Life is a journey of learning
Life is a journey of learning aptly describes my life and university career. For some, this journey involves interaction with others without ever leaving home, but my journey involved prolonged periods living in different continents. This deeply transformed me, which in my view is kind of the point for undertaking a journey of learning. Nowadays, many people from the rich world travel, but the short duration of their trips, their individualism, cynicism and indifference impedes them from learning anything. Others take up residence elsewhere but in fact never leave home, since they work for home based organizations and interact mainly with their fellow countrymen both at work as well as in their social lives. This is not my case, I do not consider myself an expat, but rather a Papua New Guinean in the making, with a lot of learning to do.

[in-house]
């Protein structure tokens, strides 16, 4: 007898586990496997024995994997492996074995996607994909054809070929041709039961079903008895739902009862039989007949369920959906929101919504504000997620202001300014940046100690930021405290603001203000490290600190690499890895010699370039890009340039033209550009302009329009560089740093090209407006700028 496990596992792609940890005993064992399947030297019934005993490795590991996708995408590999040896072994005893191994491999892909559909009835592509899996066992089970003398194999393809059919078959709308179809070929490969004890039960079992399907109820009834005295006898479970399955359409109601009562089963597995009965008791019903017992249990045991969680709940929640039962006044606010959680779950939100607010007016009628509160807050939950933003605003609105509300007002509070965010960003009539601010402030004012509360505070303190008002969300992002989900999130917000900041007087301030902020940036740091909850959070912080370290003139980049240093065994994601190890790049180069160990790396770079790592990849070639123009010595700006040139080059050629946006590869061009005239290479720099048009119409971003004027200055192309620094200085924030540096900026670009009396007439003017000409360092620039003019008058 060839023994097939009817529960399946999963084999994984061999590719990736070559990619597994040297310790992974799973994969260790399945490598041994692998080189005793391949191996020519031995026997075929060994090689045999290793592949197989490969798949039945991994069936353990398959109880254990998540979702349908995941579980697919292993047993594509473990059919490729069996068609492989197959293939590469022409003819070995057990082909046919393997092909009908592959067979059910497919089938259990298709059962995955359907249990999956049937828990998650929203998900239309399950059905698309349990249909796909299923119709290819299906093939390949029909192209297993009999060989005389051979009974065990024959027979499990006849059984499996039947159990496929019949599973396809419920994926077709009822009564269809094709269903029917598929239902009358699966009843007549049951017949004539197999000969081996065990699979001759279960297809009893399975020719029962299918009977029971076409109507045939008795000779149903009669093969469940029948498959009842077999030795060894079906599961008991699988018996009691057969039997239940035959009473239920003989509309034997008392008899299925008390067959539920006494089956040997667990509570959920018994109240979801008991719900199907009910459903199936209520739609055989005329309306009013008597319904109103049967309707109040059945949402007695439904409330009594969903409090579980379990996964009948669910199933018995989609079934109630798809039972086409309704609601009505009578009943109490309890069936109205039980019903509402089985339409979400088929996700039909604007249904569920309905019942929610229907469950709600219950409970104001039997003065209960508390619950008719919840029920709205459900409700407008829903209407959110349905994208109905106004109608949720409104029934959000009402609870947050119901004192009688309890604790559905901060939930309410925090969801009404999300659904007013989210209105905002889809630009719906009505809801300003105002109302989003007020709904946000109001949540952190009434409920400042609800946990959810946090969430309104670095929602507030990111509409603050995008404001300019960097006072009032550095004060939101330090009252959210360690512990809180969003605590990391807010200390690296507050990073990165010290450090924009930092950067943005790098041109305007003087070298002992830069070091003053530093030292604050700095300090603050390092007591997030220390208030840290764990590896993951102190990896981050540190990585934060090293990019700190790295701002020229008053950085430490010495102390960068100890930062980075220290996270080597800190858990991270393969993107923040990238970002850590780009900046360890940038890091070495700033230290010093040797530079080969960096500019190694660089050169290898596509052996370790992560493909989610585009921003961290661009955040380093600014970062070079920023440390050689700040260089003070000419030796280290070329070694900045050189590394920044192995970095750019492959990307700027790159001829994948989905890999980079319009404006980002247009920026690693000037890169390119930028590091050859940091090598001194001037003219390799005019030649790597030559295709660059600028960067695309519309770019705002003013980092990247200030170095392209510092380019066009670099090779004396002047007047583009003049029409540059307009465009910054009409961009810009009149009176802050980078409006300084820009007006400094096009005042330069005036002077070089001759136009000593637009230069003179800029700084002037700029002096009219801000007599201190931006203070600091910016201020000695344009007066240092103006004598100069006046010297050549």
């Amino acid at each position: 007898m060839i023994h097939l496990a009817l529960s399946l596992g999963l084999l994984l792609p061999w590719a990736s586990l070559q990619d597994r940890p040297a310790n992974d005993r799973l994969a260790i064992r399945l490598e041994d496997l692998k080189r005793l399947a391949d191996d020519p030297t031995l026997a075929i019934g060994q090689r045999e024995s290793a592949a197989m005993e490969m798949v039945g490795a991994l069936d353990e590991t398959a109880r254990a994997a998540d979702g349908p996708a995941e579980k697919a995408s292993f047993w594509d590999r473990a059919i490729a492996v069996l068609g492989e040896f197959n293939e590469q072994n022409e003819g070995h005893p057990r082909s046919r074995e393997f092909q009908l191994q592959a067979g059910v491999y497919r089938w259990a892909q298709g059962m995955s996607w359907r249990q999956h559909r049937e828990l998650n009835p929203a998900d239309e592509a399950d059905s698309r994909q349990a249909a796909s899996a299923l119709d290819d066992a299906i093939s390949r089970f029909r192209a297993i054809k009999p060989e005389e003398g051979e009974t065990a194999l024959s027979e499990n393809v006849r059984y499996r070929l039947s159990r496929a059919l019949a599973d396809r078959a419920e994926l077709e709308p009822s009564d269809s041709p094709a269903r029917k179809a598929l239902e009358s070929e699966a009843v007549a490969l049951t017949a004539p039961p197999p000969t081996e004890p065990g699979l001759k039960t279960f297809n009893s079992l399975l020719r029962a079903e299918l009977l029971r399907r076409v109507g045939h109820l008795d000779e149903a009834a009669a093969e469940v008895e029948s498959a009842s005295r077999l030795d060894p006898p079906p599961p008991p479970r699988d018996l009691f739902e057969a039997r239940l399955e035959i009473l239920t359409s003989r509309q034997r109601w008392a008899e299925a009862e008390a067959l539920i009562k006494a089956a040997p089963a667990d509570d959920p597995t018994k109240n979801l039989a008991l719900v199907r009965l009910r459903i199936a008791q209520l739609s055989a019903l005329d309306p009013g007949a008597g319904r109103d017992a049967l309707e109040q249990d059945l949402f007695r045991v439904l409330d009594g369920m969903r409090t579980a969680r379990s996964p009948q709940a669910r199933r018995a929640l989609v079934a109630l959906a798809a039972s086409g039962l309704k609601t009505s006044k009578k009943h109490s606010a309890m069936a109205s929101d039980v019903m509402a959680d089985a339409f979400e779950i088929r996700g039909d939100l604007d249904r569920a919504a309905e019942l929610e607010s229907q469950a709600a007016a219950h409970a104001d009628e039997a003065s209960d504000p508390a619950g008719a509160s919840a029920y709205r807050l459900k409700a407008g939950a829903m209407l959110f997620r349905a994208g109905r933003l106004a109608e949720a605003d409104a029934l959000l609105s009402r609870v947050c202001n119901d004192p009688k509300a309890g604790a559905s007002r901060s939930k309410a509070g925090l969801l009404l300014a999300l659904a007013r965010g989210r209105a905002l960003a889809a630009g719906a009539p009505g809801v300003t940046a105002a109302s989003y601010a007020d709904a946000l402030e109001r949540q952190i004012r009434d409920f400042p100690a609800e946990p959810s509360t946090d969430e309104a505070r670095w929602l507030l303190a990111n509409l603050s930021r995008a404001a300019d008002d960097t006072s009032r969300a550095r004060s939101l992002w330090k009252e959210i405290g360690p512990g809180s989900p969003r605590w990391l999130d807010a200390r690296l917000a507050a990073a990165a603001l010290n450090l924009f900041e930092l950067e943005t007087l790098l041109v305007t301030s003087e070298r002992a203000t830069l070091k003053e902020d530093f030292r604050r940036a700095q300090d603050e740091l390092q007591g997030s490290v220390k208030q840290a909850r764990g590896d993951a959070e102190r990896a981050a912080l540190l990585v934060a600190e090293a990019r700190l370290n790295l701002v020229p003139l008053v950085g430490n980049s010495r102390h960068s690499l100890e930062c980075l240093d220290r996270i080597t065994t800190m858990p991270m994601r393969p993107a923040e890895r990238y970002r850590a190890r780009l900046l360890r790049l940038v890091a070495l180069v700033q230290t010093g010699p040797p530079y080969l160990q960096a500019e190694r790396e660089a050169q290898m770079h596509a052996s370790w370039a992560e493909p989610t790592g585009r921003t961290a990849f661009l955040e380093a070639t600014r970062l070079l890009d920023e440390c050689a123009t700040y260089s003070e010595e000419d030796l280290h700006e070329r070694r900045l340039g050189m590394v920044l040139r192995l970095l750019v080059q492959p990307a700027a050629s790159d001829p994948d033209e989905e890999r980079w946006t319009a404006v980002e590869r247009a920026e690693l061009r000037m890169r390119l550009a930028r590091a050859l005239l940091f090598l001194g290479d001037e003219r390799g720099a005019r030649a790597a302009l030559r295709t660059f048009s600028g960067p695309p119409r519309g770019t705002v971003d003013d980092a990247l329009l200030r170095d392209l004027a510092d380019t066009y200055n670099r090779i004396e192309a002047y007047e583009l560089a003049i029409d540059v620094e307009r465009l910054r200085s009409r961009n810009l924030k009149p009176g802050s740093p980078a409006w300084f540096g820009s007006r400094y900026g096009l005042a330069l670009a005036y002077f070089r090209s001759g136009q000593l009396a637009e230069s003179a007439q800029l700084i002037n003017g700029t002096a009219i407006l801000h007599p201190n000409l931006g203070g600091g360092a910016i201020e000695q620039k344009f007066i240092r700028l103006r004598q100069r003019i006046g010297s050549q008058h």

Allow me to briefly describe my journey of learning. I have held both Faculty positions and staff position at Universities in Europe and the Americas, which is a good preparation for an executive in academia. After obtaining my PhD at the European University Institute in Fiesole (Italy) in 1994, I spent long periods teaching or doing research in 9 different countries in the Americas, 3 countries in Europe, plus Kenya, China and India.